He saw the blood flowing through his eyelids. Behind that, he saw his tent. He watched as the fabric ever-so-slowly decayed into dust. Behind that, there was an ocean of air. Shifting eddies, currents, and vortices. And what's more, the air was alive. Awash with everything from birds to insects. Behind that, the stars. Each one, transcendent in its glory. Each star, perfect and vast in its ancient power. How could Dragoneyes sleep under the blinding light of a thousand thousand suns?
Sleep is important, he told himself. It is necessary. How will you become strong if you do not sleep? You will waste away, and die, and not do the world the slightest bit of good.
Dragoneyes considered swordcraft. He had already passed countless nights by the forge, creating blades ever sharper, ever more deadly.
No. No, that was a distraction. The blood in his eyelids, decay of his tent, the ocean of air, the blinding stars, all of it was a distraction. Dragoneyes walked to see his true concern, and gazed upon it. "Cassinder."
"You are in pain."
"I know."
"I can fix it."
"I know you can."
Dragoneyes gazed upon Cassinder's flesh. Torn and torched, it was still flesh. Dragoneyes looked long and hard. Above him, the stars traced their arcs across the night. Dragoneyes paid them no heed. He looked upon Cassinder's mangled body. He could see every detail, every pore and every one of the bizarre substances of which the body is composed. And for a brief moment, he knew it. He knew the True Name of flesh. He spoke it, and Cassinder was healed.
Dragoneyes stood in silence. He didn't ponder the magnificence of his achievement. He didn't think about how he had worked magic not used since the time of the Shapers. He simply sat in silence. Eventually, he made his way back to his tent, and fell into a deep sleep.

Sunday, August 9, 2015

The First Battle: Part II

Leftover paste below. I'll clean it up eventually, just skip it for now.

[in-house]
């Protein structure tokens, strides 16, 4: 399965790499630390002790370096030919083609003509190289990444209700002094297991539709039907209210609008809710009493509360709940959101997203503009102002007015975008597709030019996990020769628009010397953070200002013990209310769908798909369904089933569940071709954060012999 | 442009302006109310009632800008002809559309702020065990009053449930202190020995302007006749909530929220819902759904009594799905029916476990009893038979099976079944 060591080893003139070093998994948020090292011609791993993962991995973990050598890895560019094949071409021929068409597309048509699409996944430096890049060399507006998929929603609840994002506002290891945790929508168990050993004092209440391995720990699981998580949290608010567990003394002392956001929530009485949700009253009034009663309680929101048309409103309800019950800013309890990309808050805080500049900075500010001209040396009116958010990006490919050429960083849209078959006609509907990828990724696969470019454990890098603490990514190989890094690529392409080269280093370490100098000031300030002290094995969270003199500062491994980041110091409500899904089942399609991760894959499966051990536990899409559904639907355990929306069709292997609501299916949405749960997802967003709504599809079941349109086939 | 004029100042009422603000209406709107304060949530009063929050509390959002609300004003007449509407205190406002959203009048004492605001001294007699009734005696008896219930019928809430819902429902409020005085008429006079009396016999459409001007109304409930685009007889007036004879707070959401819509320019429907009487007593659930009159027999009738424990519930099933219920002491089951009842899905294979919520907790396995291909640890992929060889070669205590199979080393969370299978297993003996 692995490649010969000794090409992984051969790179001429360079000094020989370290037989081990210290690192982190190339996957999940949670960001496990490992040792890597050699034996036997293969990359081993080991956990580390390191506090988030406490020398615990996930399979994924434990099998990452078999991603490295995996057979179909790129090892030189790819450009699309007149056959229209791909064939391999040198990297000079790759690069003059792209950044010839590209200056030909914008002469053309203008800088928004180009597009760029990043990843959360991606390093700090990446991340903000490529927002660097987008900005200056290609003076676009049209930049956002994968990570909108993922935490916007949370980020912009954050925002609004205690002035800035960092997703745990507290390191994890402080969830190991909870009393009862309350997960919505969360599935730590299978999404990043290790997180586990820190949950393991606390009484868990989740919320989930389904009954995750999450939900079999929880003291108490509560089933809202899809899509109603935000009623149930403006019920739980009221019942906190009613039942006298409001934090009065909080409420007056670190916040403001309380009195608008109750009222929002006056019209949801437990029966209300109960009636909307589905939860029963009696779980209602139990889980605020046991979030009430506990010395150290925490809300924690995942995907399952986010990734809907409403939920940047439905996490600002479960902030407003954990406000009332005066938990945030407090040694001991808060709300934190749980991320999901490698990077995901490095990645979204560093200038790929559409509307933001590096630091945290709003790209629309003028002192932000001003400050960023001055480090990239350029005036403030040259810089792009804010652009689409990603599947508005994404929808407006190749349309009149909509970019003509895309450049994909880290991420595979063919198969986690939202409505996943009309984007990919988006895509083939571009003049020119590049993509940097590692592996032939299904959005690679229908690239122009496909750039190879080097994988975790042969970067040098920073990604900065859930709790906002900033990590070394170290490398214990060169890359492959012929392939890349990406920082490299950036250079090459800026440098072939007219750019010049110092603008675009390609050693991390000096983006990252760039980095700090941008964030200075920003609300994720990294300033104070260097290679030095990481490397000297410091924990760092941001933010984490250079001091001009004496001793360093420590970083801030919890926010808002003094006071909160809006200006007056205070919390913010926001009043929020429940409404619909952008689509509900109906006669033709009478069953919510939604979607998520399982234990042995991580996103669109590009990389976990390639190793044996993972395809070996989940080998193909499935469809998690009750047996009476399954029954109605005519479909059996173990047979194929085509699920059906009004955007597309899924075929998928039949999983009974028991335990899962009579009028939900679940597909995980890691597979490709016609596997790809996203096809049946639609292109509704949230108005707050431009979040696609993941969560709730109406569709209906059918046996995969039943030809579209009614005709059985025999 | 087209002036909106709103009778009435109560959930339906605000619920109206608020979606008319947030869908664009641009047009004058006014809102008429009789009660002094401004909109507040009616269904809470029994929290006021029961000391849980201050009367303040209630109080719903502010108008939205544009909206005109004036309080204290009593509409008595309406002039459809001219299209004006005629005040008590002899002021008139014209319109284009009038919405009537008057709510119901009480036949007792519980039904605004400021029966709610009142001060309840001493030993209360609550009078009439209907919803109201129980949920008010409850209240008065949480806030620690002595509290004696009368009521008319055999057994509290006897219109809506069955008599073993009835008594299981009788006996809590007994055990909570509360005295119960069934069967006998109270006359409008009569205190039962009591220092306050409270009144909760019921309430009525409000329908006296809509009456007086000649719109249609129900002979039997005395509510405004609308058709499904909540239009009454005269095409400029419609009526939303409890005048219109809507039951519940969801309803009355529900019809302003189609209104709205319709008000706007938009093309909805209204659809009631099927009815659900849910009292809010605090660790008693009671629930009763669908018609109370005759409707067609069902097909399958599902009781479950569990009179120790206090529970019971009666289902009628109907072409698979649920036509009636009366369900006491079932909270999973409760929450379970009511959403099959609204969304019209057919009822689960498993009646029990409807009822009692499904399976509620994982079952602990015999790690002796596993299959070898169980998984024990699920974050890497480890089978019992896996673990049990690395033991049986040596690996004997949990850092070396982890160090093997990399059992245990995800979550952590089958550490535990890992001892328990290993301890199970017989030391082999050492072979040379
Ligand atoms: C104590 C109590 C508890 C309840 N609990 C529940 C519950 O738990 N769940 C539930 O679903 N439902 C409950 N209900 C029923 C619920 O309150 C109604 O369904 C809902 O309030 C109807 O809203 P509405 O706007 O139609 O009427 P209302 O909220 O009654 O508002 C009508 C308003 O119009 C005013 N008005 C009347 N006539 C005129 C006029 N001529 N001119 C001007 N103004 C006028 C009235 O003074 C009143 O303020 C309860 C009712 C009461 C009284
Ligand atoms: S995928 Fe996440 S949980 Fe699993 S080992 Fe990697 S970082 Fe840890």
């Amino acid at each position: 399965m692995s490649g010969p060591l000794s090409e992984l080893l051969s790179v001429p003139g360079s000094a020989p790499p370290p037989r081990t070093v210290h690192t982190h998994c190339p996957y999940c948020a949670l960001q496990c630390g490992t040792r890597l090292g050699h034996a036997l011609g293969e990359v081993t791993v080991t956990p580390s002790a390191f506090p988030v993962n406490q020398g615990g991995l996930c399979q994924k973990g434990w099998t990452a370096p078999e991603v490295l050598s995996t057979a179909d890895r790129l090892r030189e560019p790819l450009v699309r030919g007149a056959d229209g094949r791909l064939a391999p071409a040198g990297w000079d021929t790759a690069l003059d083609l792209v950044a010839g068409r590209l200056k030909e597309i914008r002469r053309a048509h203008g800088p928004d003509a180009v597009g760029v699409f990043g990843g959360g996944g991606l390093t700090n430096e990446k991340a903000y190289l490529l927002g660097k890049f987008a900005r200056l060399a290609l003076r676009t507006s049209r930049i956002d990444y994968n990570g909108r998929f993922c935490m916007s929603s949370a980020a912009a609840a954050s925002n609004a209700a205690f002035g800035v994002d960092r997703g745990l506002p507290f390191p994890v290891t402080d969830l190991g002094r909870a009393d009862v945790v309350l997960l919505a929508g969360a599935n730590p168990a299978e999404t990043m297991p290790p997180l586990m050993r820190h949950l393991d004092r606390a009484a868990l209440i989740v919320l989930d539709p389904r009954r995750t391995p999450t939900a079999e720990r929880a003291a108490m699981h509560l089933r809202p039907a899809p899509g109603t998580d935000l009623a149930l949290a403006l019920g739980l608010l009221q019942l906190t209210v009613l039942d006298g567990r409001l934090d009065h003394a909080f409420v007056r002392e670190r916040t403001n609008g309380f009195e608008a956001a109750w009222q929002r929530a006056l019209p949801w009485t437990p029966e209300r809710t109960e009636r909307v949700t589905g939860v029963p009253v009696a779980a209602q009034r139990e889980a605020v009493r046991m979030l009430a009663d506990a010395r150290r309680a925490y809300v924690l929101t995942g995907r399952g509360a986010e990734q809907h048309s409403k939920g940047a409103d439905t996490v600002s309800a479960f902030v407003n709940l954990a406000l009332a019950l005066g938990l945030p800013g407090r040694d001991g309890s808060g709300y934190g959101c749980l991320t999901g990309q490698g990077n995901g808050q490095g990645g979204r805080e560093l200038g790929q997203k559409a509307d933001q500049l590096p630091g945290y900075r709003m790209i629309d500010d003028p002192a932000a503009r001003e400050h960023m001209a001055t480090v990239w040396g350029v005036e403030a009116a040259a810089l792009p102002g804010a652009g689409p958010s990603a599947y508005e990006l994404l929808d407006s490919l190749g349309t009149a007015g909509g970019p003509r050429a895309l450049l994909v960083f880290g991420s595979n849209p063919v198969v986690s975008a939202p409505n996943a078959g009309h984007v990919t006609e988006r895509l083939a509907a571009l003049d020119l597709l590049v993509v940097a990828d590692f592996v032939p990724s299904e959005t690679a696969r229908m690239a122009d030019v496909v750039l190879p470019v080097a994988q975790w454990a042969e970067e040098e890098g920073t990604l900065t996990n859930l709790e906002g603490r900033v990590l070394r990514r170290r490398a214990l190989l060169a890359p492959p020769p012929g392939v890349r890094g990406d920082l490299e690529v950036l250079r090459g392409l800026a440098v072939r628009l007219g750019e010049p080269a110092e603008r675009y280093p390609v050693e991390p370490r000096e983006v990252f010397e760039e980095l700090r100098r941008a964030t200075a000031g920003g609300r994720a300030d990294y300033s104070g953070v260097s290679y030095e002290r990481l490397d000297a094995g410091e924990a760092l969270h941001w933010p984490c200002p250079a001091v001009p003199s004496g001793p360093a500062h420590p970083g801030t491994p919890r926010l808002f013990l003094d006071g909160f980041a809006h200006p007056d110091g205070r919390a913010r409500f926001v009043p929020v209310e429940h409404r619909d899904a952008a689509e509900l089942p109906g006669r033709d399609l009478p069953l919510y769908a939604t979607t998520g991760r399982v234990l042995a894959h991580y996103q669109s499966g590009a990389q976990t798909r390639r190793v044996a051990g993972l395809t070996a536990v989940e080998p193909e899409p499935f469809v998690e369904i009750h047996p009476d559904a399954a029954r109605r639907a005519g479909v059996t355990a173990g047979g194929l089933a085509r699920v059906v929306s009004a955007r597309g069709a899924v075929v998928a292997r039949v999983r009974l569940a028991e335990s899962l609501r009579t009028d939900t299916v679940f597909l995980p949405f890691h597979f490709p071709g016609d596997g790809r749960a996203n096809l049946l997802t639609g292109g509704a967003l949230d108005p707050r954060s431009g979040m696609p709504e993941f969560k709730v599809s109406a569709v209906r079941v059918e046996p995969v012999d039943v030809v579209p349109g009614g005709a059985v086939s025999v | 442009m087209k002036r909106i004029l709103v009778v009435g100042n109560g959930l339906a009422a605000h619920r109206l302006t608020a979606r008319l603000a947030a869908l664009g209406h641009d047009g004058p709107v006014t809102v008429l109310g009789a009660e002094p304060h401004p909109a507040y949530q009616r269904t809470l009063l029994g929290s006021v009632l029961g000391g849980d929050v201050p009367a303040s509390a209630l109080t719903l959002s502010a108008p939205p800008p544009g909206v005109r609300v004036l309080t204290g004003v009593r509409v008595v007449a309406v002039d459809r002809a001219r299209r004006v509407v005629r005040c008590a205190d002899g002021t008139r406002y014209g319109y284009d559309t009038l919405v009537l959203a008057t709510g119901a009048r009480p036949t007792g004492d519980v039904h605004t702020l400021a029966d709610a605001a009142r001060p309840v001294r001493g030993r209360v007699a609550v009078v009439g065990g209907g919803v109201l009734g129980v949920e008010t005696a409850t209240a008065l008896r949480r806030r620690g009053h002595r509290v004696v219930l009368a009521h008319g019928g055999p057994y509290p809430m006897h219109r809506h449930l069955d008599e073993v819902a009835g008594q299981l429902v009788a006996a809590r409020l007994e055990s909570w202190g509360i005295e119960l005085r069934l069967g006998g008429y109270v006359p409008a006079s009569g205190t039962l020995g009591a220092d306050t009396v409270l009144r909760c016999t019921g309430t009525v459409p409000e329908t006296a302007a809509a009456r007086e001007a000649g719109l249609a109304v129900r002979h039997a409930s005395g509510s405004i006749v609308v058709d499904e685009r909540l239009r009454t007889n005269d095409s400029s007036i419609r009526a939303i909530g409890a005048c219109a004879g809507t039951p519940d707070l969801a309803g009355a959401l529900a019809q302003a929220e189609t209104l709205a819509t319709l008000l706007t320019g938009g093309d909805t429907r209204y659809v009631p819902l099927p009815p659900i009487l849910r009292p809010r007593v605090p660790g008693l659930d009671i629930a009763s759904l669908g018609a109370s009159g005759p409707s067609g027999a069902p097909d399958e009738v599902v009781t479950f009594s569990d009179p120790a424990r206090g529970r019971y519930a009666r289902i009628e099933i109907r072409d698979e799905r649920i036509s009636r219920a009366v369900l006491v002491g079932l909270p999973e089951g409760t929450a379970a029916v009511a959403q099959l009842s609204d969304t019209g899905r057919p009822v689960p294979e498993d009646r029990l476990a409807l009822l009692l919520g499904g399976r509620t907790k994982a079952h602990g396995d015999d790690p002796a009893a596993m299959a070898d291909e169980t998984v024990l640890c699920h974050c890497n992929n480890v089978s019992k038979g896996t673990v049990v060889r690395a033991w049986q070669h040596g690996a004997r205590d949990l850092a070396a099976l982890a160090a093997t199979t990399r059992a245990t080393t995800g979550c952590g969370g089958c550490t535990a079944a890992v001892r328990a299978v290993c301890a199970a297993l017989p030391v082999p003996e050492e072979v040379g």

Dragoneyes continued his battle with Koteph. Dragoneyes would throw a tree, only for Koteph to swipe it aside. Dragoneyes would burn Koteph, but the shade would regenerate, and burn Dragoneyes back with lightning. Dragoneyes focused. He called deeply upon the True Name of water. Doing magic directly upon another sorcerer's body is always difficult. The water, for instance, is rarely pure. Many scholars believe that to truly exercise control over the blood of another, one must learn the True Name of blood. Nobody has ever accomplished this.
Dragoneyes was hoping for something easier. Koteph's body looked dessicated and parched, but perhaps there were still beads of sweat on his skin, or spit in his mouth. Perhaps this purer water could be used as a weapon.
And as Dragoneyes channeled the Name, he felt every drop of water around him, from the water in the sky to Dran's frozen water, to the water locked in human flesh. And he felt a great shifting. That's when he realized Koteph had become about thirty times taller than he used to be.

Dragoneyes tried to harm Koteph, but the shade's recent magical growth spurt was too much. It seemed no amount of fire and water could slow this titan down. Dragoneyes ran, the ground shifting beneath him to carry him towards and away from his enemy. He pelted his enemy with rocks, with ice, with metal. He tried to burn Koteph, drown him, to strangle the shade with his own robes. All to no avail.
So Dragoneyes attempted another tactic. He called upon the True Name of soil, and Koteph began to sink into the ground. The shade began to weave a spell. Dragoneyes could see the spell taking form, and erected an opaque barrier just in time. A thick slab of stone. Dragoneyes willed it not to melt. He muttered the True Name under his breath. Koteph shattered the stone with a bolt of lightning.
Dragoneyes knew he was losing. He needed a good idea.

Dran tried to maintain the initiative in his fight against Kyotr. He attacked, and Kyotr blocked, and Dran attacked. Dran needed to keep his focus. Kytor was more experienced than he, and had become mightier under the tutelage of Koteph. Dran knew this was unsustainable. He would need to finish the fight soon, or Kyotr would gain the upper hand.